Like most bands, Kansas City's Five Defy appreciates a little free publicity — even if it's on a past-due electric bill.
"We were playing this Earth Day show sponsored by KCP&L, and there was an advertisement on my disconnect notice," recalls drummer Justin Skinner. "You know, that did go out to a lot of people. It's more handbills than we've ever made."
It may be awhile before Five Defy can dip into the band fund to pay bills, but things are on the right course. Formed from the ashes of local bands Raising Grey and Tabla Rasa, the two-year-old quintet sought a fresh start that traded in world-beat folk-rock for a more electric sound.
"We wanted to develop something beyond what we were known in our little circle for doing," singer and guitarist Mike Tipton explains. "I hadn't played electric guitar in 10 years."
A fledgling incarnation of Five Defy got off to a comedic start by auditioning on a whim for a bush-league American Idol dubbed Best New Talent. After an audition at the Marriott with bongos and an acoustic guitar, the band headed to Los Angeles to compete for the grand prize — a Plexiglas star imprinted with the legend "Best Band 2005."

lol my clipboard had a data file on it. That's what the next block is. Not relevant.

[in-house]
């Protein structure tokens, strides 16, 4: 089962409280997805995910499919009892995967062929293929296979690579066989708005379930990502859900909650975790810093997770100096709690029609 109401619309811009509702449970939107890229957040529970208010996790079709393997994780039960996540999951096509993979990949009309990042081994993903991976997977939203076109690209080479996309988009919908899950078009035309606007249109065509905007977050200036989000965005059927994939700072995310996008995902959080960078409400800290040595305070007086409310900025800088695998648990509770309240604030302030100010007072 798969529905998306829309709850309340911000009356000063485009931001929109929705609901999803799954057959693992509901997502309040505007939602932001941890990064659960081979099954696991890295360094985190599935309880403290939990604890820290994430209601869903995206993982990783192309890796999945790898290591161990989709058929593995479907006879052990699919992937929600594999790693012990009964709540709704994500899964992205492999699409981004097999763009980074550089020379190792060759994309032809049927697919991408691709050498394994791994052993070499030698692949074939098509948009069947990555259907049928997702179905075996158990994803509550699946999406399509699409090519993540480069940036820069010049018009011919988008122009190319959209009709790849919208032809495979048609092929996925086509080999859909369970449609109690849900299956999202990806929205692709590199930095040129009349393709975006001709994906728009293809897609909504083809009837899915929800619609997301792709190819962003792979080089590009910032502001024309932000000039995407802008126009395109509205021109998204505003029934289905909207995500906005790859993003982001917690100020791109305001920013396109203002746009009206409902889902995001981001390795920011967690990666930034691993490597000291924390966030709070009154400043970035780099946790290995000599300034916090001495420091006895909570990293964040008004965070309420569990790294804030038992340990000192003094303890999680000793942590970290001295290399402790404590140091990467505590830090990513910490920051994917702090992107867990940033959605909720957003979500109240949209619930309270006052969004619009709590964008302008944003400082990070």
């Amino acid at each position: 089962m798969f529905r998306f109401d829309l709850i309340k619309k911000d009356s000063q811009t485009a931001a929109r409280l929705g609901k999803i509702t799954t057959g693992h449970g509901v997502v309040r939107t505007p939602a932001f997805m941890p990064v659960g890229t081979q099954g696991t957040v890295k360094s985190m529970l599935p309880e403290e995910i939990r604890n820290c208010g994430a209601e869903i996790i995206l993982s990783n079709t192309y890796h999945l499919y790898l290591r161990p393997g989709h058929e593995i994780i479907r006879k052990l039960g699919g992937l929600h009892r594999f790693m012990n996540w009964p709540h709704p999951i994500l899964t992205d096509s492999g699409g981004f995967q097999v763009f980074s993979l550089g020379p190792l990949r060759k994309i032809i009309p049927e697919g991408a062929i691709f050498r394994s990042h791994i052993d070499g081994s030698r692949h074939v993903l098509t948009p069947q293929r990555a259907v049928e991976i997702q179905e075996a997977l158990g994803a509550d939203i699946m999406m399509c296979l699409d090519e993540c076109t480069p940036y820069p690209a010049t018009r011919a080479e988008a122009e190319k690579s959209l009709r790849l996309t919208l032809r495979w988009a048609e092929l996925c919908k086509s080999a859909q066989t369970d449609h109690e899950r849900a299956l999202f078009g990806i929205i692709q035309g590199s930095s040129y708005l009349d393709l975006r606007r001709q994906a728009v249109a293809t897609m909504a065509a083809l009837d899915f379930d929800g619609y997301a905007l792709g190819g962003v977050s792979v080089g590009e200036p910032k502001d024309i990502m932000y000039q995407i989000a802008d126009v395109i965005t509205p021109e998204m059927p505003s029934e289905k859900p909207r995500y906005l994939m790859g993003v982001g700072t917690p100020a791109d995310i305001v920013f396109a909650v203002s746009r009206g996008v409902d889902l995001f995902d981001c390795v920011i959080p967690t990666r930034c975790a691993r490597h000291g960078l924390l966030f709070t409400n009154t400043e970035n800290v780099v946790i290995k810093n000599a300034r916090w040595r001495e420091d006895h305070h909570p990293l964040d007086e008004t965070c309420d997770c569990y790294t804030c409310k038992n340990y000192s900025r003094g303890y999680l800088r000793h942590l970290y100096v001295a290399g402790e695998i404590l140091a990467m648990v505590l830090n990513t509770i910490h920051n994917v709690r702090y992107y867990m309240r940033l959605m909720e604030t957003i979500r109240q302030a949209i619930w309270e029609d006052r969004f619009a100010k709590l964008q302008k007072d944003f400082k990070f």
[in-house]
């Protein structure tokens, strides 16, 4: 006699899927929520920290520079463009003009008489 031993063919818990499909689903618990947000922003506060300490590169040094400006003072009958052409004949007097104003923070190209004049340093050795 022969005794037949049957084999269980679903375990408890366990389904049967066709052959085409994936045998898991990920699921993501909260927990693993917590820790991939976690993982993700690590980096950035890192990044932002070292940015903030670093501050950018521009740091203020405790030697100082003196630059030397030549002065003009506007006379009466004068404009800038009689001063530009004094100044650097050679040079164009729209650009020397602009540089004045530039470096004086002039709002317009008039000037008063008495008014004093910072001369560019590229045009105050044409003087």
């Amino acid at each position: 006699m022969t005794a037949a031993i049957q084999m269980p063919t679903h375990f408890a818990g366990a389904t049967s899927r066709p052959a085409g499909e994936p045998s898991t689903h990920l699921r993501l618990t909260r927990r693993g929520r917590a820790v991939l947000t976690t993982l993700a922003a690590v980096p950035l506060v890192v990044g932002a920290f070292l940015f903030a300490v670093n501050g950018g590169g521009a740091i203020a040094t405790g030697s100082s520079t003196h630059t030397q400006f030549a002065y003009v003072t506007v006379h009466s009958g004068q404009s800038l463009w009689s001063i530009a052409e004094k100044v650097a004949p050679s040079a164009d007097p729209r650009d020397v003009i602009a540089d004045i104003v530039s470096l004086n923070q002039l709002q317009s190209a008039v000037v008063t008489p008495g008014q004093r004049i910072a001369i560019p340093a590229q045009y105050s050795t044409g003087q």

"It was like Star Search but crappier," recalls Aniko Adany, the group's singing violinist. "They were shouting at 13-year-old girls backstage — like, 'Entertainment is a serious business!' It made me not want to be in a band anymore."
Shortly after they were paraded onto a catwalk with teen dancers and kid actors, the group decided to forgo the Elton John sing-along and go get drunk.
"I looked over at Aniko, and she had tears in her eyes," Tipton says. "We looked it up a month later, and it was completely gone."
Now fully recovered from that sobering experience, Five Defy wields a mighty set list that blends the thick drama of the Arcade Fire with the propulsive rhythms of Dogs Die in Hot Cars. An array of synths fuse with Adany's violin to hogtie listeners with thick, melodic chords — a ruckus that Tipton describes as "a sound guy's nightmare."
A giveaway EP is Five Defy's only output to date, but the band plans to cut a record and take it to the ends of the Midwest.
"We try to play all the college towns and hit up as many drunk chicks as possible," Tipton jokes. "You get enough people drunk, and something good is bound to happen."